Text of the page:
A Bad Day for the Jews
The Talmud (Masechet Taanit) tells us: “Five things happened to our fathers on the 17th of Tammuz, and five on the 9th of Av [the days marking the beginning and end of The Three Weeks (Bein Hametzarim)]. On the 17th of Tammuz the First Tablets broke, the everlasting fire quenched, the city wall was breached, Apostomus burned the Torah, and placed an idol in the Temple. On the 9th of Av our fathers were banned from entering the land, the First, and Second Temples were ruined, Beitar was conquered, and [on the same day a year later] the city was razed.”
The horror-filled history of the 9th of Av does not end with the ruin of the Temple. Throughout history, this day of the year has been fraught with calamity. The 1290 expulsion of the Jews from England and the notorious 1492 expulsion of the Jews from Spain both happened on the 9th of Av. Closer to our time, on the 9th of Av, 1942, the Nazis began a mass deportation of 300,000 Jews from the Warsaw ghetto to the Treblinka extermination camp.
Since the birth of our nation, the 9th of Av has been a bad day for the Jews.
Why Specifically That Day?
The Hebrew calendar reflects more than our history. On a deeper level, it reflects a process of transformation from self-centered beings—whose hearts are evil from their youth, as the Torah narrates (Genesis 8:21)—into a connected, mutually responsible nation, whose members are united “as one man with one heart.” On this cycle, the 9th of Av marks a crisis point, when we turn our backs on unity and condone self-centeredness.
The ruin of the Second Temple is certainly the most traumatic event that happened on the 9th of Av. However, it is not the catastrophe itself that we should mourn, but rather our loss of love for one another, which induced it.
Between Love and Hate
On the cycle of our development, we begin as pure egoists. We want nothing but what is good for us, without any concern for others. “Sin crouches at the door,” the Torah tells us, and so we all behave.
However, if our life’s purpose were to settle for being the species at the top of the food-chain, we would not seek immortality, superiority, renown, and other uniquely human ambitions. We would not need to invent everything we have created over the centuries; spears and arrows would suffice. Humans constantly aspire for perfection and eternity. We want to know what created the world, how it operates, and why. In a word, humanity wants to be like the Creator of the world—its owner. While this may not be true for you and me personally, without these basic drives we would not develop science, critical thinking, athletic competitions, or pursue all of the engagements that pertain to our human existence, beyond our physical survival.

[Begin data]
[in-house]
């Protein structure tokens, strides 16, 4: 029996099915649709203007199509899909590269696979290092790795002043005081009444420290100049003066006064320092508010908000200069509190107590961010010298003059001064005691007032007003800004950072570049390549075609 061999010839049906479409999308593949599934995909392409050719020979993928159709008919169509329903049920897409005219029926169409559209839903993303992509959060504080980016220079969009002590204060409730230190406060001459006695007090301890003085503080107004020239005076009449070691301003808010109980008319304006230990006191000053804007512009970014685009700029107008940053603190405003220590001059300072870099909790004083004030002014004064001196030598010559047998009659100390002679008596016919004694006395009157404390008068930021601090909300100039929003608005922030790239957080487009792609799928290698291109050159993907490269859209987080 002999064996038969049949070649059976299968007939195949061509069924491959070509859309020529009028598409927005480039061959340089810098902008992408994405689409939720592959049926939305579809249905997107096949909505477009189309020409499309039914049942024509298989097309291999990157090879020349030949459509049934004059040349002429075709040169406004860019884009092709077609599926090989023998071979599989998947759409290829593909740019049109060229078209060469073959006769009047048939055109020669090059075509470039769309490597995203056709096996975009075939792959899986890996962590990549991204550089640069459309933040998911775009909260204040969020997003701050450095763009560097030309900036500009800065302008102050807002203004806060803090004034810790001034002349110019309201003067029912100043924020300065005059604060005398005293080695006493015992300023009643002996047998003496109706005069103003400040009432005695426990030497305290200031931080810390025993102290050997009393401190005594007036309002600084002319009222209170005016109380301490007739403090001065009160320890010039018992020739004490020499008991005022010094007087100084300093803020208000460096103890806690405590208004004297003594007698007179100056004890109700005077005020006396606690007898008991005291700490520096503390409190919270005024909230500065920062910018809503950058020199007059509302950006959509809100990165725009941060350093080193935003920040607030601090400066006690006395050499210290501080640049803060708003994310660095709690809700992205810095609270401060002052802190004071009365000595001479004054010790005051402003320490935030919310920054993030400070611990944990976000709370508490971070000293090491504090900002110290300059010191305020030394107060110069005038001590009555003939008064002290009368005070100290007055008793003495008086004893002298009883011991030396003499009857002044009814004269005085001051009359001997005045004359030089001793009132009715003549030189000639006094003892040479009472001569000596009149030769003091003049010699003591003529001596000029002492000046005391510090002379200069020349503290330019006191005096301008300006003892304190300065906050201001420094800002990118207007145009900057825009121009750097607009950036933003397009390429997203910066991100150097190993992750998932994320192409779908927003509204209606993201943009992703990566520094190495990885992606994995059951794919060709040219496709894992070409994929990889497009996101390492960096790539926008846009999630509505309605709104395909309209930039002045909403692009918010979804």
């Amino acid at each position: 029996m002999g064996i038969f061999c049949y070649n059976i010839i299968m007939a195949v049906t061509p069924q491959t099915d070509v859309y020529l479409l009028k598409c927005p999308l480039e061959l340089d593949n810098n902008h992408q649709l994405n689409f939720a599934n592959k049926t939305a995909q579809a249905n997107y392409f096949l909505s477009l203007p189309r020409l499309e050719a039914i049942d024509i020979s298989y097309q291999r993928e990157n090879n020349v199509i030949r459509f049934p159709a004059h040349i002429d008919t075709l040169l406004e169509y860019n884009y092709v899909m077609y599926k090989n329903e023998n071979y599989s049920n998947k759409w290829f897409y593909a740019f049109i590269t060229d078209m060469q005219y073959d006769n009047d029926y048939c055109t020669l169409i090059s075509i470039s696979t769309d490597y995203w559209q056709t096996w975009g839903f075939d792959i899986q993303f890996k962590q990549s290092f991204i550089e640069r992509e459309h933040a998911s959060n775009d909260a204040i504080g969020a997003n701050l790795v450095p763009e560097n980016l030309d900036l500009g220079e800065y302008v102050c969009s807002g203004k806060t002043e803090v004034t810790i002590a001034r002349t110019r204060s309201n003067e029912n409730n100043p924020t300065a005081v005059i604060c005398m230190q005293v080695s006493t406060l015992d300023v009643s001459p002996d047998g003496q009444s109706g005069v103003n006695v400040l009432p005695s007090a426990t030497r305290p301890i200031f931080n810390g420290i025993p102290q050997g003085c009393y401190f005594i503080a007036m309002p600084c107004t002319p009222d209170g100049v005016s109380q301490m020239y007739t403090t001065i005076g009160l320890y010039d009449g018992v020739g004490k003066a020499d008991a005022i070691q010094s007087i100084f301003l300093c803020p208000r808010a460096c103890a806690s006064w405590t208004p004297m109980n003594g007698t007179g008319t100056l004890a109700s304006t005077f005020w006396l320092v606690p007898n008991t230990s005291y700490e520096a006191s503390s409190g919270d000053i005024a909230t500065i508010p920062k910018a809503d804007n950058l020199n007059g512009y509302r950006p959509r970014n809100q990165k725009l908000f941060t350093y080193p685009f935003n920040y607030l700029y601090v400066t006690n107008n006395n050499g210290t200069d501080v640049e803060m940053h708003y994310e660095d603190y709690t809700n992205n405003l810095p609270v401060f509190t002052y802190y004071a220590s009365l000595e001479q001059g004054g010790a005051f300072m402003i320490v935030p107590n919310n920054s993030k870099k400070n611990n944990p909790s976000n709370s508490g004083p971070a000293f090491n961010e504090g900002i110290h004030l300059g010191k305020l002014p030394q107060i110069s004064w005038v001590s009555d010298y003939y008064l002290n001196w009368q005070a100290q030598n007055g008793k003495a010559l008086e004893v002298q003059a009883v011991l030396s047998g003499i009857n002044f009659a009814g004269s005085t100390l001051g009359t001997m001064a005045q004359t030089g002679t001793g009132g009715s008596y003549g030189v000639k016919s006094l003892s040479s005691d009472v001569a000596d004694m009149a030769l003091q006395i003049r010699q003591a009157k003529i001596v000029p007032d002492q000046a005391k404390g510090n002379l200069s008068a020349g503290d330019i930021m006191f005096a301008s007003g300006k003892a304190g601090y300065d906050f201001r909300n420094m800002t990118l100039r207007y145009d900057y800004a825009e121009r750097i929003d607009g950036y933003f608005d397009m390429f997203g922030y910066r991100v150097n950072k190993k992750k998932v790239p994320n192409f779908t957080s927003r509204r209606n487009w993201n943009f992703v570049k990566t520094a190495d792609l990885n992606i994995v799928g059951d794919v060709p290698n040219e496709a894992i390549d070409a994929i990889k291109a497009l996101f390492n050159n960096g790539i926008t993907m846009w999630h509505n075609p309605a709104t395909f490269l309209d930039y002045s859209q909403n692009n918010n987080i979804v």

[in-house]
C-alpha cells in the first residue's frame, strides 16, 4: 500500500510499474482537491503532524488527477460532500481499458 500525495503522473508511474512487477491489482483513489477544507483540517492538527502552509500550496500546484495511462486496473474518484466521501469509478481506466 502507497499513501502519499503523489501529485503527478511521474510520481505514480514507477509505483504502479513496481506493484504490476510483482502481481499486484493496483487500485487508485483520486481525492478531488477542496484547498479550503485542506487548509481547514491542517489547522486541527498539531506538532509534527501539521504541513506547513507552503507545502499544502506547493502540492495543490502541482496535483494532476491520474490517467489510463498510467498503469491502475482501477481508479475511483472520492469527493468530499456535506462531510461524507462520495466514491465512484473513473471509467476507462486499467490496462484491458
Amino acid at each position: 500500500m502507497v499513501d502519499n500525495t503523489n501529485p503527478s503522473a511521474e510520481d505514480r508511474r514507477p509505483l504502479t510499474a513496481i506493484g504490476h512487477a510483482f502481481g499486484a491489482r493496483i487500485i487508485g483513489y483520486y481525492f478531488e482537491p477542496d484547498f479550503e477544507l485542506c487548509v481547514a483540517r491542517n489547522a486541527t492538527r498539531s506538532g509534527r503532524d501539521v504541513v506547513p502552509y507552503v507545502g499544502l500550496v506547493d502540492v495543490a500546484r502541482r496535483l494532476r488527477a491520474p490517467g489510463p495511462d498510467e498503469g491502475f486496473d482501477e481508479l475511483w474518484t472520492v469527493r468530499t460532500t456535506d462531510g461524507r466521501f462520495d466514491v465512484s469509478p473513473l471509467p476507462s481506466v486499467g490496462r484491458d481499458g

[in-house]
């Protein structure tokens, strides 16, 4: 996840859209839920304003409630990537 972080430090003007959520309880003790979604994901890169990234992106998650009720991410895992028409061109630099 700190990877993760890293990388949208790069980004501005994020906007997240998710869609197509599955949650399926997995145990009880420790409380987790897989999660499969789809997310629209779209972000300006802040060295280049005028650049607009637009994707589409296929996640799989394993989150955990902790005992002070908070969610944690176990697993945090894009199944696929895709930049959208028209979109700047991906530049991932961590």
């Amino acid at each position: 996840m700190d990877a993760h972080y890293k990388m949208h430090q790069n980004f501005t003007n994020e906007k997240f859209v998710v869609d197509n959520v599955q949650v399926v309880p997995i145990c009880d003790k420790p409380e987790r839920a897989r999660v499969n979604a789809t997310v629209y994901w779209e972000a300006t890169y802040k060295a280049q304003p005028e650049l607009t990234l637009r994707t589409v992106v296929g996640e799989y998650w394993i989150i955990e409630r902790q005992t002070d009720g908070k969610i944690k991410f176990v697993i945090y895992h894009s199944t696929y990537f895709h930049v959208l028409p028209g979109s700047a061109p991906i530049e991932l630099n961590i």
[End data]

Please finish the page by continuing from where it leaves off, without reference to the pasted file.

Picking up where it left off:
The human ego is different from that of animals. It is the driving force behind our development. And while nature balances the self-interest of animals, balancing human self-absorption requires our own conscious effort.
Abraham, the man of mercy, was the first to find a method for containing human egoism. He and his descendants developed it until a nation based on mercy and unity was formed. But at the foot of Mt Sinai, the mountain of Sina’a [hatred], we succumbed to our egos and instead of receiving the Torah, the power of connection, we turned toward the idol of the ego—the golden calf. Thus, the Tablets broke.
Yet, our nation emerged from that crisis. We vowed to be “as one man with one heart,” thereby received the Torah, and were given the task to be “a light unto nations” by spreading the power of unity.
In the battle between love and hate, the method that the ancient Hebrews developed was intended to lead the world to the ultimate victory of love over hate. This method very simply states that if we balance our egoism with love of others, we allow each person to realize his or her full potential, while using that realization for the common good. In this way, we “cover” our egos with love, or as King Solomon put it (Proverbs, 10:12): “Hate stirs strife, and love covers all crimes.” By doing so, we tap into the power of connection that created the world, and now sustains it. This is the inner meaning of receiving the Torah.
The Final Frontier
Each year come Tisha B’Av [9th of Av], we mourn the ruin of the Temple due to our baseless hatred. And yet, each year we become more entrenched in our mutual hatred. So what good are our tears?
What is the point of crying over our past ruin if at the same time we are preparing our own destruction due to the exact same reason that demolished us before? Have we really learned nothing from our past? How many more ruins due to mutual loathing do we need to experience before we finally wise up?
The looming extermination of the Jewish people will dwarf anything we have ever experienced, including the ruin of the Second Temple, and including even the Holocaust, which, incidentally, extinguished the vast majority of my own family.
We are on the last leg of the journey, the final frontier in the battle between love and hate. The hatred that is appearing now will be the most intense ever, and it will turn its wrath against the Jews. We cannot mitigate it whatsoever, but we can, and must, cover it with love, as we had done before.
This is our vocation as Jews. It is the realization of our mission to be “a light unto nations.” As I have said numerous times before, on the internet and in the pages of The New York Times, we must cover our hatred with care for one another, and thereby set an example of unity for the world. We can do this willingly and pleasantly, or we will be forced into it by the fury of the world. One way or the other, we will do it.
So this Tisha B’Av, let us think more about our future and our role, and less about our past. Let us focus on building the time to come, and make the ruin of the past the cornerstone of our safe and happy future.
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